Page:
1) Initialization: In this stage, a population of B-cells is generated. The number of initial population is constant. This number is a parameter of CCS-FAIS which is named initialPopulationSize. For generating a B-cell, an instance of current class from data set is randomly selected, then fuzzy terms for antecedent of generated rule is computed from each attribute value of the instance. The consequent part of rule is set to class of selected instance. Initial age of B-cell is another parameter denoted defaultAge. After generation of initial population, fitness is computed from (10) for each B-cell.

2) Rule Generation: In this step, a population of B-cells searches for optimized rule iteratively.

At first step of AIS, some B-cells are selected to be cloned. This selection is based on roulette-wheel selection algorithm. B-cells with higher fitness have more chance to be selected. The number of selection is constant. We define selectionSize parameter for the number.

Now it's time to proliferate for selected B-cells. Hyper-mutation is occurred during cloning process. A B-cell contains a rule and the rule has antecedents. A change to these antecedents cause change to B-cell which is mutation. Maximum number of simultaneous changes in antecedents of a B-cell is parameter which is named maxTermChangesNumber. We need to limit number of changes because modifying the most of antecedents of rule causes the change to the nature of rule. A B-cell is generated in a cycle, and then it clones and lives cycles in population. In its life cycle it explores a small part of huge search space. When it mutates, it alters the current search path locally but when the nature of the B-cell is changed, it startles and cannot use its past knowledge. The probability of changing an attribute value to don't care is a parameter that is named dontcareReplacementRate. Number of clones produced for each B-cell is another parameter which is called cloneNumber. The age of generated B-cells is calculated from (11). The formula controls the population size.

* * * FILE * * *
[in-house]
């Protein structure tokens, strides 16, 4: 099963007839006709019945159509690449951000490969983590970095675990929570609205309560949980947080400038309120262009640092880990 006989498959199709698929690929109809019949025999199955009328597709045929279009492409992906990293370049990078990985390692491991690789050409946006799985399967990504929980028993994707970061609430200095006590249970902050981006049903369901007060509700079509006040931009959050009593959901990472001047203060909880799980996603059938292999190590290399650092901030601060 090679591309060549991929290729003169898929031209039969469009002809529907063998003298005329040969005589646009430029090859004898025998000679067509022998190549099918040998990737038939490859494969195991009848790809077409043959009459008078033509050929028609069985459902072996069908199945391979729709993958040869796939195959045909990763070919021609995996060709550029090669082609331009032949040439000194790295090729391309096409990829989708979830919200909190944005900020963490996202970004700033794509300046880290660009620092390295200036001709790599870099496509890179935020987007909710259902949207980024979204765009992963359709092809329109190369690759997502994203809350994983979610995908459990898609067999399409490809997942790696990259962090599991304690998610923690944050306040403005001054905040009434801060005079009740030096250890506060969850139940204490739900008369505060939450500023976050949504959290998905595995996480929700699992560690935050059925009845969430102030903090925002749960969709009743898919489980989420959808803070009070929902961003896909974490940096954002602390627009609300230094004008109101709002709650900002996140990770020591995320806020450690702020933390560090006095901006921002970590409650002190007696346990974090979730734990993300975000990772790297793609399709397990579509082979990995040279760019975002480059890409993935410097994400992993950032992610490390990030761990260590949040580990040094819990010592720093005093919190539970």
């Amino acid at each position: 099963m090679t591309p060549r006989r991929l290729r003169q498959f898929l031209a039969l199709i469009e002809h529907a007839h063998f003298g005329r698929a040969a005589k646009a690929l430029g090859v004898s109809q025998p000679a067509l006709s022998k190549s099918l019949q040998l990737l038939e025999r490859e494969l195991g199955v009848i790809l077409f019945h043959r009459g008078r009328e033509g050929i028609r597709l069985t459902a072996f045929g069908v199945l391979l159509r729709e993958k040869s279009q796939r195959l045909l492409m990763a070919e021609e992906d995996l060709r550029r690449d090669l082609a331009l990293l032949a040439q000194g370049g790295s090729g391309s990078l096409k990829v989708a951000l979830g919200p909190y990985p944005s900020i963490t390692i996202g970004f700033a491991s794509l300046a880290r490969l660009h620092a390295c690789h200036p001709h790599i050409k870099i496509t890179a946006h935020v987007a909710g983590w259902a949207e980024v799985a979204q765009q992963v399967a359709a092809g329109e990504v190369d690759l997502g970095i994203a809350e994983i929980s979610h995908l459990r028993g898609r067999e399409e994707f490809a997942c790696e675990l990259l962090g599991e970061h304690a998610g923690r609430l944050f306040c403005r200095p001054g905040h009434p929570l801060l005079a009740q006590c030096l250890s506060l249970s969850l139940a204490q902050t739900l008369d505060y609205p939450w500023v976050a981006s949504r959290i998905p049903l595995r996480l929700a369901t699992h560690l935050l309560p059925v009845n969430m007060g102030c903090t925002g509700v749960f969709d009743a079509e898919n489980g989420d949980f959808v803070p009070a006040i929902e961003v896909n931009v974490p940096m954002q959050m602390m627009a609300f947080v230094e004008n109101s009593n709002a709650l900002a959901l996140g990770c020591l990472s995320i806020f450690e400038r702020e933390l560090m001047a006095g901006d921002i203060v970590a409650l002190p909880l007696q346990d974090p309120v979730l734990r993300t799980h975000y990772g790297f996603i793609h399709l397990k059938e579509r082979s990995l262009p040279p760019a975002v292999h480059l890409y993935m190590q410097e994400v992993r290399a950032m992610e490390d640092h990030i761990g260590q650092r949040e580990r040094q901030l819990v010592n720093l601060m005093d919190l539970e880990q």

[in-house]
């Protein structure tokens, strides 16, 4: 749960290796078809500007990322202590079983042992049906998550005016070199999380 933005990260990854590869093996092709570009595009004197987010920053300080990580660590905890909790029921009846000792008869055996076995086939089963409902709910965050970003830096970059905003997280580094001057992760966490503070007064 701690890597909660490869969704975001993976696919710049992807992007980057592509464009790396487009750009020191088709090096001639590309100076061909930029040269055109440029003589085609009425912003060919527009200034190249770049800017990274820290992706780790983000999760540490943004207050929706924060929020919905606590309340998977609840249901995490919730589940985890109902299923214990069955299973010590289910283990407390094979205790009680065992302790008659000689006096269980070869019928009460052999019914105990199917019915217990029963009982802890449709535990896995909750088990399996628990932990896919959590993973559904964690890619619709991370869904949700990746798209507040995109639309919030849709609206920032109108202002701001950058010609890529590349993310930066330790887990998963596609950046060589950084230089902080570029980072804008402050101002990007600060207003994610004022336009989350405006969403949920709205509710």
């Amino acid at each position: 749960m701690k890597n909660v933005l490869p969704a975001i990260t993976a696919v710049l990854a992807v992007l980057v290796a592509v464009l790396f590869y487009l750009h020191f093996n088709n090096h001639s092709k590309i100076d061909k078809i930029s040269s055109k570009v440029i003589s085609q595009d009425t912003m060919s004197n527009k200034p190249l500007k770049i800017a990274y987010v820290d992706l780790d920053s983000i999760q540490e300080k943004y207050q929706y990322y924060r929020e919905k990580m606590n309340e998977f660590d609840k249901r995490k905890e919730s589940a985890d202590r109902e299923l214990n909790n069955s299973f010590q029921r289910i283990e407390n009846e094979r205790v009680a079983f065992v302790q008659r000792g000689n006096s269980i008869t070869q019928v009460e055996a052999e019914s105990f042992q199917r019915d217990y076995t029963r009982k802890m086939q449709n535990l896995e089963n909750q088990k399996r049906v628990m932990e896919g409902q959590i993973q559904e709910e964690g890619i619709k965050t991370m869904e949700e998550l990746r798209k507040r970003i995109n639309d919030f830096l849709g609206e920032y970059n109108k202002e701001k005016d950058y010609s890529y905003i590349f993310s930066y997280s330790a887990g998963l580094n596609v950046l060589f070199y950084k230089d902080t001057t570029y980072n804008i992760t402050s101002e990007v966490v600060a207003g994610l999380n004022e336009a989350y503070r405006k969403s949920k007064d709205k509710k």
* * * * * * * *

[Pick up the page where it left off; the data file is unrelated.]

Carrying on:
After cloning, parent B-cells (B-cells which is not produced in this iteration) are getting old. Some B-cells died because their age reaches to 0.

3) Rule Learning: When AIS algorithm is finished, from the final population, the best B-cell based on fitness is selected. The rule which is contained in B-cell is added to rule set. Then the classification rate of current rule set is compared to the old rule set which do not contain the new rule. Classification rate is calculated with (12). If the difference is higher than a threshold, the addition is accepted. The threshold is parameter with name accuracyThreshold.


4) Termination Test: If a stopping condition is satisfied, the learning of current class is finished, and the algorithm is going to learn the next class. If the condition is not satisfied, the algorithm tries to learn another rule with initializing a population for next run of AIS. We can use any stopping condition for terminating the loop. We limit the number of learned rules for each class. This is done by a parameter which is called maxRuleSetSize.